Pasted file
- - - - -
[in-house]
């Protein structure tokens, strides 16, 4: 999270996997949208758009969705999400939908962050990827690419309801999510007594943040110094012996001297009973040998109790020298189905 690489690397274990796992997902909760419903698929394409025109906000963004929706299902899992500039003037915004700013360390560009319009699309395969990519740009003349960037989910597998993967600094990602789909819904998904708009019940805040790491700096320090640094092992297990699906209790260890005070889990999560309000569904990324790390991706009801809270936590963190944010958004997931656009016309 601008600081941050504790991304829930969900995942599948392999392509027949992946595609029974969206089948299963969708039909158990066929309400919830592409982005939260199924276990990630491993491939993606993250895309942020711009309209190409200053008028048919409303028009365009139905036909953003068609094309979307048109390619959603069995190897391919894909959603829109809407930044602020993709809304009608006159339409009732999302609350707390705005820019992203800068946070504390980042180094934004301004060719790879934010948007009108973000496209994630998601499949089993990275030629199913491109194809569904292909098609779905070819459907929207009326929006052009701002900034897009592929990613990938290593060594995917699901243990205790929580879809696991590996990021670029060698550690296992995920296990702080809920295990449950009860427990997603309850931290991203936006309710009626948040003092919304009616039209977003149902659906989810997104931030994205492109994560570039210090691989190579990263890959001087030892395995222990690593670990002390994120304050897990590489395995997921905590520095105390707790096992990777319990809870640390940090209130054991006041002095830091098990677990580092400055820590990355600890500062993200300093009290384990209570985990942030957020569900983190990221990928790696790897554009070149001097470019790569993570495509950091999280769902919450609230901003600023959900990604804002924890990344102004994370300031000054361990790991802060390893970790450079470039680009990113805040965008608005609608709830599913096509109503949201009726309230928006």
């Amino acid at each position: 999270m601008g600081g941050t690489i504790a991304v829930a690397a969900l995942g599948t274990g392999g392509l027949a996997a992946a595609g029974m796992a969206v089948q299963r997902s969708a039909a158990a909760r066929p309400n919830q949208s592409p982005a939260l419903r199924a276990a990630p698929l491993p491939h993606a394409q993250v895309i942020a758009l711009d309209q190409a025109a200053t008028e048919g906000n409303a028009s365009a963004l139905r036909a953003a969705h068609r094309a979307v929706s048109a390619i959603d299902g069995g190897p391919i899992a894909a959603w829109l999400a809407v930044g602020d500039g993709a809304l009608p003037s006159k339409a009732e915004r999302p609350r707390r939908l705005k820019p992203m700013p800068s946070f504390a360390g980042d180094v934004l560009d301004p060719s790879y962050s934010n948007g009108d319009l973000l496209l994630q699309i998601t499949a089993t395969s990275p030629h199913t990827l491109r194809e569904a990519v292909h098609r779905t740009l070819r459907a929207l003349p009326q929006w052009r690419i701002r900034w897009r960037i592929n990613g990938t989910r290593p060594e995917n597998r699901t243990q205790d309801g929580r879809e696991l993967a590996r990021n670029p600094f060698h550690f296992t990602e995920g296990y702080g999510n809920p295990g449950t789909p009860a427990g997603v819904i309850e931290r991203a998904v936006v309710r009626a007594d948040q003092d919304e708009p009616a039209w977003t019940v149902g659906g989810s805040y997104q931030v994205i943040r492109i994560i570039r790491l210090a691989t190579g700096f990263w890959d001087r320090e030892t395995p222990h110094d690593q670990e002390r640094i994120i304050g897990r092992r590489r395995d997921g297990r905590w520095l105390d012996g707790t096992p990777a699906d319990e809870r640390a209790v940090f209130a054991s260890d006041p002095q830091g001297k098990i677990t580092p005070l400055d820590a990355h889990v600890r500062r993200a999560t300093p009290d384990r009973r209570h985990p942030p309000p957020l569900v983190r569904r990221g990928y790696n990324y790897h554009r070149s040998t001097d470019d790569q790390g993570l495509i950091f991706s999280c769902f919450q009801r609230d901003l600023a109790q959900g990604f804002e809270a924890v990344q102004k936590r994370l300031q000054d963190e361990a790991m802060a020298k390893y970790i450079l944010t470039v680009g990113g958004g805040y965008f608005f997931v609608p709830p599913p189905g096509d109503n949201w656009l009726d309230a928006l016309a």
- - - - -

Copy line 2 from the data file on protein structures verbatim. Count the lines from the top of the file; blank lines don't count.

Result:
């Protein structure tokens, strides 16, 4: 999270996997949208758009969705999400939908962050990827690419309801999510007594943040110094012996001297009973040998109790020298189905 690489690397274990796992997902909760419903698929394409025109906000963004929706299902899992500039003037915004700013360390560009319009699309395969990519740009003349960037989910597998993967600094990602789909819904998904708009019940805040790491700096320090640094092992297990699906209790260890005070889990999560309000569904990324790390991706009801809270936590963190944010958004997931656009016309 601008600081941050504790991304829930969900995942599948392999392509027949992946595609029974969206089948299963969708039909158990066929309400919830592409982005939260199924276990990630491993491939993606993250895309942020711009309209190409200053008028048919409303028009365009139905036909953003068609094309979307048109390619959603069995190897391919894909959603829109809407930044602020993709809304009608006159339409009732999302609350707390705005820019992203800068946070504390980042180094934004301004060719790879934010948007009108973000496209994630998601499949089993990275030629199913491109194809569904292909098609779905070819459907929207009326929006052009701002900034897009592929990613990938290593060594995917699901243990205790929580879809696991590996990021670029060698550690296992995920296990702080809920295990449950009860427990997603309850931290991203936006309710009626948040003092919304009616039209977003149902659906989810997104931030994205492109994560570039210090691989190579990263890959001087030892395995222990690593670990002390994120304050897990590489395995997921905590520095105390707790096992990777319990809870640390940090209130054991006041002095830091098990677990580092400055820590990355600890500062993200300093009290384990209570985990942030957020569900983190990221990928790696790897554009070149001097470019790569993570495509950091999280769902919450609230901003600023959900990604804002924890990344102004994370300031000054361990790991802060390893970790450079470039680009990113805040965008608005609608709830599913096509109503949201009726309230928006």